Wednesday, September 3, 2008

sandals at last

I took this picture post-rolling down a step hill, and pre-swimming and and trail-exploring.
My feet are pretty happy to be enjoying the last few sweet days of summer in sandals. (Summer, for me, ends with back to school time, which is somehow here already.)

I began my quest for sandals last summer, but never found any. Instead I wore an old pair that had holes in the bottom. The holes got bigger, and eventually I threw them away. This summer I was having such a hard time finding sensible yet lovely sandals that weren't over $100 that I decided I would just wear a pair of sandals that I found at my parent's house. I got them when I was somewhere between 13 and 15 years old, and they were really well worn, but relatively functional still. After a day on my feet at the art camp I was teaching at, I had to trash that idea. My back was totally achy and awful. The same thing happened when I wore another pair of nearly done for (and totally arch-less) sandals that had been my aunt's. So I began to take the sandal hunt slightly more seriously.

My main predicament with things like proper sandals and dish drying racks and home internet service, is that while very helpful and pleasant, they aren't necessary enough to encourage me to want to spend the energy it takes to make them a part of my life. With enough time (which is (perhaps) surprisingly little), I can adapt to living without these kinds of things. So I've been wearing closed shoes in the summer, and leaving dishes to dry in a plastic tray and seeking out free wireless around town.

But finally I decided to actually take the plunge and buy this pair of sandals. Part of the reason it took so long to do just that is that proper shoes are a bit of an investment. I wanted to try a few different kinds of sandals on first. I am still not sure if I got the "right" or "best" pair of sandals for me. In the end it was a bit of a compromise. I figured that it was worth just going for something that was good enough instead of trying to go on any more far flung excursions.

So I bought them from a store in downtown Guelph, just blocks from where I live. I'd been in the store once in the middle of the summer and tried them on. Waiting so long to buy them was a bit of a gamble, but when I went in the other week, I ended up getting the last pair. They happened to be just my size (actually one size too big, but that doesn't seem to be a problem). They also happened to be less than half their original price, which was a good thing.

I had a bit of a hard time the first few days I wore them. I didn't love them like I would like to love my shoes. They aren't red or especially cheerful or unusual. They don't slip on (my ideal sandals would do just some points my back has been so painful that I have depended on other people to do up my shoes for me). And while they are sensible (i.e. supportive) and not overwhelming sensible (i.e. clunky) they gave me blisters. Blisters!
Blisters are not any fun.

I was talking to my dad. He frequently suffers from what he has come to term "buyer's remorse." This is something that I also know well. He commiserated with me. Apparently he has had lots of bad luck with sandals. It was nice to talk to someone who understood. I asked if he had any suggestions. "Well, you know what the cowboys do."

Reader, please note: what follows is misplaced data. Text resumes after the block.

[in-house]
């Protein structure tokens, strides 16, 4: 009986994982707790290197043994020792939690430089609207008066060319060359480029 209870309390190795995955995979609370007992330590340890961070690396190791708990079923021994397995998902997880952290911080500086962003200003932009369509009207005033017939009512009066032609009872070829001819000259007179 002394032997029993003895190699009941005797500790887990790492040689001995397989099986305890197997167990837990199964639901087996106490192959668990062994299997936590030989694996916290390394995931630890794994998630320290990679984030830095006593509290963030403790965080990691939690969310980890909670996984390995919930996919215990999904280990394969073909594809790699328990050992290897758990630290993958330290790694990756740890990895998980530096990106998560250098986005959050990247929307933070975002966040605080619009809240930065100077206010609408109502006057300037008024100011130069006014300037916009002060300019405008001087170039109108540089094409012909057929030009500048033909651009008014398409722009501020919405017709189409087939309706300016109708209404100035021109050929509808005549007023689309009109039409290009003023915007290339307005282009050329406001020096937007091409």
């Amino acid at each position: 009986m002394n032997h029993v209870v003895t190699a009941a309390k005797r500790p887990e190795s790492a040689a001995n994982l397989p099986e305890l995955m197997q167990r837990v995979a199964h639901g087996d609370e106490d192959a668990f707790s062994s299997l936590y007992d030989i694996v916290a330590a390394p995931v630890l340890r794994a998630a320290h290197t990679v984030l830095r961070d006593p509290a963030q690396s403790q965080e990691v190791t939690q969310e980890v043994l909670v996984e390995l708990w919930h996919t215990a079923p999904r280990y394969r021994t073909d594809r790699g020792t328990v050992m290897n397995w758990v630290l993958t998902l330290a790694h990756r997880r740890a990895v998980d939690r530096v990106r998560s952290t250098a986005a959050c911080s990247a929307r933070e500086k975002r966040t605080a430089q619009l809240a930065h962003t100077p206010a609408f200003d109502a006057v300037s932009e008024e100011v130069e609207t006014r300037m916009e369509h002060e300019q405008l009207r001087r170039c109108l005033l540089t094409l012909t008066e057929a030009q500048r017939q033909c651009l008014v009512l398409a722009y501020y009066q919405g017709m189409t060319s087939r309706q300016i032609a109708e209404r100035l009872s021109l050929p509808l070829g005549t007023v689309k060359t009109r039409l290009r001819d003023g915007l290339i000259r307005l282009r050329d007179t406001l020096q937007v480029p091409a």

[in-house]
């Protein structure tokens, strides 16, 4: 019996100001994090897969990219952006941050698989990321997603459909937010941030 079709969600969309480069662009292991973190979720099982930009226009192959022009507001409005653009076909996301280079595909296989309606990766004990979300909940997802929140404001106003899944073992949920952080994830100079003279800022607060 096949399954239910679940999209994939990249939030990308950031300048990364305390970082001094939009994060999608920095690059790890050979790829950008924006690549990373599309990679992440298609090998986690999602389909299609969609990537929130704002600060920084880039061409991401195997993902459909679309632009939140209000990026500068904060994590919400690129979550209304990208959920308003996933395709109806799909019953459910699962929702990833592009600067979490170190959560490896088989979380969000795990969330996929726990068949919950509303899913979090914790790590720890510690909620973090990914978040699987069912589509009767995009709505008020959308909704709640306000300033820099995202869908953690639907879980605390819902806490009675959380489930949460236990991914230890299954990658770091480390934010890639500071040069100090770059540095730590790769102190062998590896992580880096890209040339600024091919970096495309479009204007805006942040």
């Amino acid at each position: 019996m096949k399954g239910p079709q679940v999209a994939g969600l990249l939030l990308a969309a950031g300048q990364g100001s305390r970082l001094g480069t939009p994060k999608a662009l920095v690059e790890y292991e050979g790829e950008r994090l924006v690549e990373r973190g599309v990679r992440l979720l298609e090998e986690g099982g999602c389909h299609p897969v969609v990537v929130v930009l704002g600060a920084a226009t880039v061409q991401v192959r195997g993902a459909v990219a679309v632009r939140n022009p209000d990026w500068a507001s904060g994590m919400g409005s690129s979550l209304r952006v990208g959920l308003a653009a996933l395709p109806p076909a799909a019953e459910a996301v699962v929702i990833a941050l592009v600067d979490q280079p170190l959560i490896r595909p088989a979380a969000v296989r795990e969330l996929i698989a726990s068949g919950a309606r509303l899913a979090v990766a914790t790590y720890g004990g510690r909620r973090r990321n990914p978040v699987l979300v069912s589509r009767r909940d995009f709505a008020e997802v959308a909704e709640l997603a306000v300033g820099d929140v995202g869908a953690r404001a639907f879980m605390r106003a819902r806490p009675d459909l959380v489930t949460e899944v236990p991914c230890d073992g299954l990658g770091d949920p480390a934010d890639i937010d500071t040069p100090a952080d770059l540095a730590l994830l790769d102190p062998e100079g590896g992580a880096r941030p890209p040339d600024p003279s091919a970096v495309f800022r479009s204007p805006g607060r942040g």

I didn't.
"When they get a new pair of leather boots, they fill them up with warm water, and then wear them."
Hmmm...puzzled (I was picturing cowboys and their boots and bathtubs), I asked if they dumped out the water first.
"Well, aislinn, as you know, the water would be displaced by their feet."
My dad is a scientist.

This so-called "cowboy technique" sounded like a bad idea to me. I couldn't imagine my sandals being any more comfortable wet. In fact it seemed to me like that situation would be a whole lot worse (blisters + wet sandals = no more blisters? This seems like a clearly imbalanced equation).

I kind of dismissed it, and wore band aids. But over one lunch break, I was enticed by the thought of cooling off a little and went for a walk in the Elora gorge. I didn't know it, but lots of people do just that, and there are stone steps that lead down to the river for just that purpose. I wore my sandals, since it was super rocky and slippery. The gorge was gorgeous (no pun intended), and the water clear and cold. The rest of the day my feet were cool and comfortable, and ever since then I haven't had any blister problems.
Go figure.

So anyhow, I've had a few days off before classes begin again. I'm trying to do summer-y things so that I can't complain about the season passing me by. I've canned peaches in these sandals (sticky and slightly dangerous), biked to swimming holes (yay for swimming!), gone for circuitous walks (surprisingly challenging), eaten gelato in the middle of the Yonge and Dundas scramble (lemon! raspberry!...super yummy), picked tomatoes (they taste like summer) and danced in my living room (highly recommended any time of year).

The shoes are beginning to seem more natural, and less like alien parasites on my feet. I have been thinking about what it means to commit myself to a pair of shoes, to chose them and to put myself in them each day. And what it means more generally to wear one's own shoes. I feel like I have more to say about this, but it's still not fully formulated in my head. And this post is long enough as it is.
So it will have to wait.

Happy September, all! I hope your feet are enjoying this late-summer sandal weather, too. And if they're not, consider doing what the cowboys do...

1 comment:

jesse said...

note about the cowboy boot thing. When I was young, we would do the same with a new baseball glove, kind of. You'd wet it, or better yet, oil it, then put a ball in it, then tie it up in a rope really tight, so the pocket get's a nice, well, pocket, to it, and makes catching a little easier and more friendly to your hand.